11/17/2020 – In the case of a divorce, it was agreed in a split comparison that the woman should not be entitled to a benefit from a life insurance. According to the will, the new wife should be entitled to benefits, but the insurance company was not informed of the change. When the husband died, the ex-wife and widow demanded payment. The Supreme Court decided: The revocation of the subscription entitlement was effectively agreed, information of the insurer is not necessary.
The policyholder was married several times. At the time of his death, he was divorced from the woman who was listed as the beneficiary in his endowment insurance. After the divorce, the insurance contract became his sole property by mutual agreement.
Her share of the assets was paid out, so she lost her claim to insurance benefits. However, the insurer was never informed of the divorce or the comparison of the split. He did not find out that their entitlement to purchase has expired.
After his death, she turned to the insurer and asked for the sum insured to be paid out. Before his death, however, the policyholder married again and in his will he bequeathed his fortune to his new wife. This demanded the sum for itself.
The insurer then refused to pay out the sum and had it deposited. Thereupon the original beneficiary sued against the deposit and claimed the insurance benefit. The widow took part in the trial as a secondary intervener.
Eligibility changed legally?
As a secondary intervener, she maintained the legality of the deposit. All insurances should have been transferred to her deceased husband, the plaintiff had actually undertaken to provide the necessary signatures.
However, it was agreed in the insurance conditions that although the policyholder can revoke the designation of beneficiaries at any time, the revocation will only become legally effective upon receipt of an express written declaration of revocation from the policyholder.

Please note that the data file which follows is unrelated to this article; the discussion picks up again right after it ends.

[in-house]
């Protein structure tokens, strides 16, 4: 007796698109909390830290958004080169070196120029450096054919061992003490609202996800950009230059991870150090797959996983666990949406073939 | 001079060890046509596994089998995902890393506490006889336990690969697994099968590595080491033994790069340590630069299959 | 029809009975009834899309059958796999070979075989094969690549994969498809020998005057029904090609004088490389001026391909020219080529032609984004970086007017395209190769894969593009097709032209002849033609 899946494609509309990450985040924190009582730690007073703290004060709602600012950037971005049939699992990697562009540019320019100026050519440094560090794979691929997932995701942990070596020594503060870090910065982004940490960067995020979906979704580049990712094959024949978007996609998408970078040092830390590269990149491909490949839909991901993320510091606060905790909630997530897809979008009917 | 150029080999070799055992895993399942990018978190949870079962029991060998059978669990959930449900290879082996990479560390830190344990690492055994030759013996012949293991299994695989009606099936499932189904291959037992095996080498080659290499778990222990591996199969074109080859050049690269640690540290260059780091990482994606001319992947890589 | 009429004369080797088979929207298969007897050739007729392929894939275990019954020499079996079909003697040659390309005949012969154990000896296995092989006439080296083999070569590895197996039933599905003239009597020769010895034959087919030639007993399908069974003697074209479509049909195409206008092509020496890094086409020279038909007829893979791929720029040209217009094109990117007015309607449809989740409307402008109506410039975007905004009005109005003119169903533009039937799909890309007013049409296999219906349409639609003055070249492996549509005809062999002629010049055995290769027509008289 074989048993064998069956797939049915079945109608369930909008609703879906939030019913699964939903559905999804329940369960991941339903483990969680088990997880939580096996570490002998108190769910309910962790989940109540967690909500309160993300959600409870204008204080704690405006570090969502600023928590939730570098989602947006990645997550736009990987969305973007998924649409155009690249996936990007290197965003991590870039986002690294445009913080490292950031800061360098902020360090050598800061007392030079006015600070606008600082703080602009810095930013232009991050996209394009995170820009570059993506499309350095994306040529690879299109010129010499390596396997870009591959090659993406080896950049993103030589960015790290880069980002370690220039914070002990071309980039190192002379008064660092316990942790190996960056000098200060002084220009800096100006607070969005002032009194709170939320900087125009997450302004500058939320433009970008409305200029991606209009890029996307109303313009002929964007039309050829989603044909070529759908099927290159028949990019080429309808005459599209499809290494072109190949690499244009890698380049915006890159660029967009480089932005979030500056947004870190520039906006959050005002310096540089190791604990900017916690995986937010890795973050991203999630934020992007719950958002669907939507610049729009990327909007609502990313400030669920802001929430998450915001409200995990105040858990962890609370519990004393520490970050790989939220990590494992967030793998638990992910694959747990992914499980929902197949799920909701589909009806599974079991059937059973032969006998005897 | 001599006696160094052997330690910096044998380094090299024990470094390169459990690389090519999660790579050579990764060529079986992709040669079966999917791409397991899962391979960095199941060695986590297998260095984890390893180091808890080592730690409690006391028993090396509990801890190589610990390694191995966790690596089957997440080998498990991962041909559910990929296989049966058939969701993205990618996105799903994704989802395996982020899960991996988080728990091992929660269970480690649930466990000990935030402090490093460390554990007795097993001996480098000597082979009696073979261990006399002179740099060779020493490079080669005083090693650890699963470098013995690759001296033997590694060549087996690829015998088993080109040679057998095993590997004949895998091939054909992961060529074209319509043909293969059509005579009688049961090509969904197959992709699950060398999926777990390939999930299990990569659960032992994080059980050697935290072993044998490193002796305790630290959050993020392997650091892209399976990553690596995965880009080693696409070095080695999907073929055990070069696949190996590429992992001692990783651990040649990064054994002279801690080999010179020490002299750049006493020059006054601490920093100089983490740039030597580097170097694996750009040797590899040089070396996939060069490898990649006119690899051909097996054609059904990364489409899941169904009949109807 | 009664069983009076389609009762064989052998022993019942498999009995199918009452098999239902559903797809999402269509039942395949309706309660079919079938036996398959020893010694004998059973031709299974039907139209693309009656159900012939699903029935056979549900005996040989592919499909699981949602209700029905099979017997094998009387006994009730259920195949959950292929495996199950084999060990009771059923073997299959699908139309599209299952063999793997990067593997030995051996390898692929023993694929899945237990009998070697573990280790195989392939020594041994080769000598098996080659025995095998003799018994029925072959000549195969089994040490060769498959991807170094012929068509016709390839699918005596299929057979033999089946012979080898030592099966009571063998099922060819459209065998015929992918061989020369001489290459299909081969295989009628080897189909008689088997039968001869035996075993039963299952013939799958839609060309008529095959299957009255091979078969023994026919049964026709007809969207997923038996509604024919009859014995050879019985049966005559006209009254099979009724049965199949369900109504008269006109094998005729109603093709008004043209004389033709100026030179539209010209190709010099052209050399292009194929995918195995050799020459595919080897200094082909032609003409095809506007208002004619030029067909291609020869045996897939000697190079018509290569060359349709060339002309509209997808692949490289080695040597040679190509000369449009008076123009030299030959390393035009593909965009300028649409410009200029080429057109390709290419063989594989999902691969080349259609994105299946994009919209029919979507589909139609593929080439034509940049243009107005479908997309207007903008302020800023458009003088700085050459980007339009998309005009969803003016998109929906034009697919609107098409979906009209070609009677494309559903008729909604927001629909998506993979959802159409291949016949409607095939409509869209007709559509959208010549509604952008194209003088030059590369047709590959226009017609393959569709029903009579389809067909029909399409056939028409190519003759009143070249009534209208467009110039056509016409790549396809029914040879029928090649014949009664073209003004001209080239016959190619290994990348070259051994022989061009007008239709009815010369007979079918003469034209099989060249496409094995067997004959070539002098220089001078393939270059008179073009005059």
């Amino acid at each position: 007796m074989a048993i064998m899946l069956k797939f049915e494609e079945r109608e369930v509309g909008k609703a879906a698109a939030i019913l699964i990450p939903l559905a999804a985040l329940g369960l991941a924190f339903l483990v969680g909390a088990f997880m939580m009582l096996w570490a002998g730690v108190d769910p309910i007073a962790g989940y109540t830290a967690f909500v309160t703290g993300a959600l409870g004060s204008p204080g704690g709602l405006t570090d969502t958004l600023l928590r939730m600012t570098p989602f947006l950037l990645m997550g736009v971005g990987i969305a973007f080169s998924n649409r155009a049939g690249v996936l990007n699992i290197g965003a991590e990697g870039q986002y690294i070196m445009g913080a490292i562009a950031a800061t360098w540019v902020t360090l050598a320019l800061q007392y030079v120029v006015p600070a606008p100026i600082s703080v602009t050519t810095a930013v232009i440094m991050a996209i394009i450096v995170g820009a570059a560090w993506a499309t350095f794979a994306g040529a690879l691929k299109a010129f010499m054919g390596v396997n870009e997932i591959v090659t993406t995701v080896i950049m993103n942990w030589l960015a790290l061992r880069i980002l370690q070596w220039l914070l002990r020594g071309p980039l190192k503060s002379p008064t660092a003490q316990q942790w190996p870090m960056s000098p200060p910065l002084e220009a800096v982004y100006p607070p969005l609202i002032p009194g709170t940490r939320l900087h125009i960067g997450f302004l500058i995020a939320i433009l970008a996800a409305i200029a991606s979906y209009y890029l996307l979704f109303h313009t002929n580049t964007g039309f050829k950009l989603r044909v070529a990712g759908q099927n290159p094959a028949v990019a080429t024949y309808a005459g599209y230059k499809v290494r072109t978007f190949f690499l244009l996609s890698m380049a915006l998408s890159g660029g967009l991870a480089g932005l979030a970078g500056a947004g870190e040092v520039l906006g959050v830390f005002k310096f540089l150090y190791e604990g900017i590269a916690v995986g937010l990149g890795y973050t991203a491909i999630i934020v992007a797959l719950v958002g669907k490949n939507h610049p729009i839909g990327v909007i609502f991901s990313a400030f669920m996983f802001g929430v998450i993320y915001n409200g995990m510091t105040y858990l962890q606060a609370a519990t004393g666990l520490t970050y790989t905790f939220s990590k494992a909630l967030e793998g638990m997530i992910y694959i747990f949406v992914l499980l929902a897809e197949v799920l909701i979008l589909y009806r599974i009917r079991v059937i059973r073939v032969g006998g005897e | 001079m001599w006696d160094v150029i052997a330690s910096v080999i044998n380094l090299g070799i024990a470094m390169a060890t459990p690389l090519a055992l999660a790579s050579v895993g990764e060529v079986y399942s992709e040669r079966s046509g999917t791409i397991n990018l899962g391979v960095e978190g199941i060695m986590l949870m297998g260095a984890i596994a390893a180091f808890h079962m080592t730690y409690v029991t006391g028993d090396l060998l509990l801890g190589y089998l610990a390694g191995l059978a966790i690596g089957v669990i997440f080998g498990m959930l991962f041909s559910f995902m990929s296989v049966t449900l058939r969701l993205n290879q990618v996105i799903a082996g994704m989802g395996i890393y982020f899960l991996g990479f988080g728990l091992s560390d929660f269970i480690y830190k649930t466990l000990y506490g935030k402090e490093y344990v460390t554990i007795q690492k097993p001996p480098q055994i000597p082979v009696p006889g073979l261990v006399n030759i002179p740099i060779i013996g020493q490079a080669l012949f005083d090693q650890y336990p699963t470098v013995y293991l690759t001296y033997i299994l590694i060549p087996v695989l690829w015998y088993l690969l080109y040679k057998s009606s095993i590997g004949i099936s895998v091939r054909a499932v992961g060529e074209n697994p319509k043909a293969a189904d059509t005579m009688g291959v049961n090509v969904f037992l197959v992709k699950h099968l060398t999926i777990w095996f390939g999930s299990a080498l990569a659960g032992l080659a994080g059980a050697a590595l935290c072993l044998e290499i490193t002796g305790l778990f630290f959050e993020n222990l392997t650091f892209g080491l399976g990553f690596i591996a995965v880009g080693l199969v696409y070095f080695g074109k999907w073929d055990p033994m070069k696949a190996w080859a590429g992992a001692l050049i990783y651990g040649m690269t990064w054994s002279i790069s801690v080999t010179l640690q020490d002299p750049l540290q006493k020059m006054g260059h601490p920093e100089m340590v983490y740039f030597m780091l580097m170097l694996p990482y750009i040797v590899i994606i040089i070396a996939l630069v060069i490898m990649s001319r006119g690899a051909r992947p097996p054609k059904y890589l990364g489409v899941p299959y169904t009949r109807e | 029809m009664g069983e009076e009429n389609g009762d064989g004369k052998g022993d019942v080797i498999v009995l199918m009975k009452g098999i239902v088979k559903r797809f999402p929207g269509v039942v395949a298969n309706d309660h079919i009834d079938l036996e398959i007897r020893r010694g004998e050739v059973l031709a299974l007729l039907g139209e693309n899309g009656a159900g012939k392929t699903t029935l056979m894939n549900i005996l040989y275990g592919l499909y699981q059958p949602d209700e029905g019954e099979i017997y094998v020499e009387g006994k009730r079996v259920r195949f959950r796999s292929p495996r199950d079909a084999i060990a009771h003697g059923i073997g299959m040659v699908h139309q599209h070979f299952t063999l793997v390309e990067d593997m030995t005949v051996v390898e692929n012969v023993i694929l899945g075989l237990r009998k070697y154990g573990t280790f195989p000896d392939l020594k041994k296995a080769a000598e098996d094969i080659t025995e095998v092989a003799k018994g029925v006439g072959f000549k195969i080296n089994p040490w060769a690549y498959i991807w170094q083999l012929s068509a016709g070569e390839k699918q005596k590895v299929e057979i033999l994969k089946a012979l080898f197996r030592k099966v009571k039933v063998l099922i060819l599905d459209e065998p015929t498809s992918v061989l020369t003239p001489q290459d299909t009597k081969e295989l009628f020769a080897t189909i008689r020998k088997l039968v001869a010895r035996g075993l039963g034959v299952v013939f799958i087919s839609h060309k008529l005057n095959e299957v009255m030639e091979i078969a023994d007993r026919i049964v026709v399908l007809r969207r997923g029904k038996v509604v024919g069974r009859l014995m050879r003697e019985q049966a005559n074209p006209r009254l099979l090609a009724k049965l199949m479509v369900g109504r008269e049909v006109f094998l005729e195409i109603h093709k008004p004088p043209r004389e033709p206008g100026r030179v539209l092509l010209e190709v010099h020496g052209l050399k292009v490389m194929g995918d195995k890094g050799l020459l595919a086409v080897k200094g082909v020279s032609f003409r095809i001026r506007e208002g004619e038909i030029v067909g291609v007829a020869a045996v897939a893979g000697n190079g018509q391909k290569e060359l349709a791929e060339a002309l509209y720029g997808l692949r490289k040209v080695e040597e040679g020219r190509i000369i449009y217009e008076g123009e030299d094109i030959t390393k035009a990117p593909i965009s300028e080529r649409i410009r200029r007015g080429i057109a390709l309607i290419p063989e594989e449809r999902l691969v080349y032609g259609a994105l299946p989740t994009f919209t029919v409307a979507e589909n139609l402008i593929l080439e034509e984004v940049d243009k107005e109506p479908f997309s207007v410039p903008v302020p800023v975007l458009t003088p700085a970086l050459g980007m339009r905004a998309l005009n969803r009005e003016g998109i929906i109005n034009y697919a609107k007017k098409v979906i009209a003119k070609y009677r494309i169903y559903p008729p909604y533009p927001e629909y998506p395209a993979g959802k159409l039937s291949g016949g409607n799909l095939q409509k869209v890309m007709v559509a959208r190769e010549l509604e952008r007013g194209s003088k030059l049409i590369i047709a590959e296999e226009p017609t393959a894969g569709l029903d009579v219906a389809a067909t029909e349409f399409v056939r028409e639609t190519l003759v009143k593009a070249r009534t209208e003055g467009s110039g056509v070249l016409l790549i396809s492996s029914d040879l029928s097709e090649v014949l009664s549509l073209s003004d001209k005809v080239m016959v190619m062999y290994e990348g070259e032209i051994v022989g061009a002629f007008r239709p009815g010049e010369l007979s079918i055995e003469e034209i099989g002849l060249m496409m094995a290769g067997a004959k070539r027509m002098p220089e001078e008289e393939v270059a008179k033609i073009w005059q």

In the first instance, the request was rejected. A change in the subscription entitlement through the distribution equalization is basically possible. Failure to notify the insurer could not benefit the plaintiff. The deposit is justified.
The appellate court did not uphold the plaintiff’s appeal. A change in entitlement to purchase is a unilateral declaration of intent, which is also sufficient in a last will. Because of the designation in the will, the intervener is entitled to draw.
No secured legal position of the beneficiary
The appeal of the plaintiff at highest court was subsequently approved. He actually criticized the deposit. According to Austrian law, it must take place at the place of residence of the obligee, but it took place at the German representative of the defendant in Heidelberg.
However, nothing could be gained from this for the plaintiff. In case of doubt, a policyholder is generally authorized to designate a third party as the beneficiary or to replace him with another third party.
The beneficiary does not yet have a secure legal position, but only prospects of employment. The claim arises only when the insured event occurs. Until then, the policyholder’s position can be changed or revoked without replacement.
Understanding should protect insurers
There is no legal regulation on the form and modalities of this change, but it needs to be received in order to actually be implemented. In the present case, however, it is not a unilateral declaration of intent, but a contractual agreement.
A contract is not only suitable for carrying out a change in subscription entitlement, but also in any case reliable as evidence. With the completion of the distribution comparison, the revocation of subscription rights had been effectively agreed.
A notification of the insurer is not necessary for the material effectiveness. The communication of the content of the settlement only protects the insurer from multiple claims. The appeal was rejected.
The decision in full text
The Supreme Court decision 7Ob52 / 20b dated September 16, 2020 is available in full in the federal legal information system.